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soulboy118
soulboy118
in reply to yorkie70

The aluminium ones we had that where intact we used to make them fly by using two fingers to spin em , ha ha we could play with ewt back back

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yorkie70
yorkie70
in reply to soulboy118

Yes you are right when the aluminium ones came in we did exactly the same. Can you imagine giving a school kid a bottle top today and tell them to amuse themselves for a few hours, or even an empty tin can.

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soulboy118
soulboy118
in reply to yorkie70

A perplexed look doesnt quite describe the look my grankids would give me , lol

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Magpuss
Magpuss
in reply to soulboy118

Milk bottle tops for Pom poms and cotton bobbins for french knitting - or, for the boys - cotton bobbins, matchsticks and elastic bands for a 'wind up' toy. Plus - any left over string for cats cradle. Boredom was no excuse for doing nothing back then😁.

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dickinson1954

We were so inventive 🤣

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Lyd12

I remember givng a carrot to the milkman's horse! And picking up the pieces of coal in the road after the coalman had delivered his sacks, which he carried up our narrow passage to the cupboard under the stairs!

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Magpuss
Magpuss
in reply to Lyd12

We used to pick up any coal that was dropped - as well as anything that the horse dropped - my Dad had an allotment😁.

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teenieleek
teenieleek
in reply to Magpuss

My father was a keen gardener, as was the man three doors up. When the coalman’s horse left a pile it was shovels at ten paces as they argued about whose door the pile was closest to. Sitting here with a smile, remembering.

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soulboy118

Ha ha, why buy manure when it turns up free on the front

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Lyd12
Lyd12
in reply to teenieleek

My dad was born in 1908 and he told me that he and his brothers and little sister used to push a barrow along the roads, collecting manure and baby sister sat on top! Then took it round the houses to sell. His upbringing was very tough, and his mother spent her last years in a mental home. On her death certificate cause of death was cancer.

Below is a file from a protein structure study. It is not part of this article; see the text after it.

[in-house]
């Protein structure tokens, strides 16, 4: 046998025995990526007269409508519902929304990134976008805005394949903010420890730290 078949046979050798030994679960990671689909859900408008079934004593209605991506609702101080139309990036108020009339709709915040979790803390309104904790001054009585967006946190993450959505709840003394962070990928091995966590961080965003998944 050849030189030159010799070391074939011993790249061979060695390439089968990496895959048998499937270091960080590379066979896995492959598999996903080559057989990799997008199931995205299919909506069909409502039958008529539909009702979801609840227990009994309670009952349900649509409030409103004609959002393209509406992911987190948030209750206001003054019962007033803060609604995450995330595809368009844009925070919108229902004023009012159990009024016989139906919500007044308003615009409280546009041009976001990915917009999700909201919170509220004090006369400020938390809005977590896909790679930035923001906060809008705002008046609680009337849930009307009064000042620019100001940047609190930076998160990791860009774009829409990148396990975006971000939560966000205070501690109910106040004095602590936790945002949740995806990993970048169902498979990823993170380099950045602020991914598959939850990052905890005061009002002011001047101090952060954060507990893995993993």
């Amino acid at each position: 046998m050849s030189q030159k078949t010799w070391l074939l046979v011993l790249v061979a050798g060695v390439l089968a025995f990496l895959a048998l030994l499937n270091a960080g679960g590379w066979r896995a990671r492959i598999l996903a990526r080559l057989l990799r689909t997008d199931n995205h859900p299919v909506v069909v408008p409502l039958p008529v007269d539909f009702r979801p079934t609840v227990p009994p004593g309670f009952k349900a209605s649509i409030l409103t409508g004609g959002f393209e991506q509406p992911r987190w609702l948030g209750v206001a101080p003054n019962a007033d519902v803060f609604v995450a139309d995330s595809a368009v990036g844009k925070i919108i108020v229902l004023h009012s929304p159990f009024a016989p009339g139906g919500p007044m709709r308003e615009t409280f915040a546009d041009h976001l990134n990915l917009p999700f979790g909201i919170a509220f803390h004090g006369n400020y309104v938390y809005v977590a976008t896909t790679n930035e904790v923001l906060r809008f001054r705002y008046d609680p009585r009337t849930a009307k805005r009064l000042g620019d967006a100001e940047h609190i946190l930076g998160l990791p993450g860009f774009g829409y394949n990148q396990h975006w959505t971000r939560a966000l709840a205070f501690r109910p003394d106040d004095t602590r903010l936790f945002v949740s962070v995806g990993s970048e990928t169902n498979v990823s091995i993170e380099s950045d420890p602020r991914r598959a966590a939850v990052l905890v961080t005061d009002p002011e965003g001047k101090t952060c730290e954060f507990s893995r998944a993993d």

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soulboy118
soulboy118
in reply to Lyd12

It was hard back then , I remember the rag and bone man coming round in the early 60s as a small child

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Magpuss
Magpuss
in reply to soulboy118

My first bike came from the rag and bone man, it cost £1, my Dad fitted it with one new inner tube, and a bell and I was off - as proud as punch. It didn't matter one jot that it was a sit up beg type - 'cool' hadn't been invented then😁😁

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soulboy118
soulboy118
in reply to Magpuss

Sit up and beg , lol now theres an old expression

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Hopalong
Hopalong
in reply to soulboy118

And the Betterware man with all your Mam's cleaning stuff.... He'd give us kids tiny little tins of polish, about the size of a 1d....

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soulboy118
soulboy118
in reply to Lyd12

Funny story, my father in law had a call of nature one night about 3am , as he was sat in complentation he heard some heavy breathing animal begin to push the outside toilet door open , terrified he wondered what it was then suddenly a huge horses head appeared not 6inches from his face , the local milkman shire horse had escaped during the night , my father in law said he was thankfully in the right place lol , he took the horse back in the morning .

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Lyd12
Lyd12
in reply to soulboy118

One memory of mine was going to the local shops for mum one freezing cold morning and seeing, at the bottom of our hill, a horse and cart, lying in the road, still attached to its cart, on an icy corner. No one in sight, I guess maybe someone had taken in the probably injured driver.

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soulboy118
soulboy118
in reply to Lyd12

I bet that wasnt a nice sight , but there were plenty 9f horses around back then

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Damon1864
Damon1864Volunteer

We could make use of anything to play with back then. I remember playing shops using stones for money kids don't seem to use there imagination these days. 🤗Xx

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soulboy118

Used to love to just go exploring in the countryside near my home, lots of wildlife, river to swim in farms selling bags of apples and pears ,swings on oak trees ,secret paths and daredevil acts ,good memories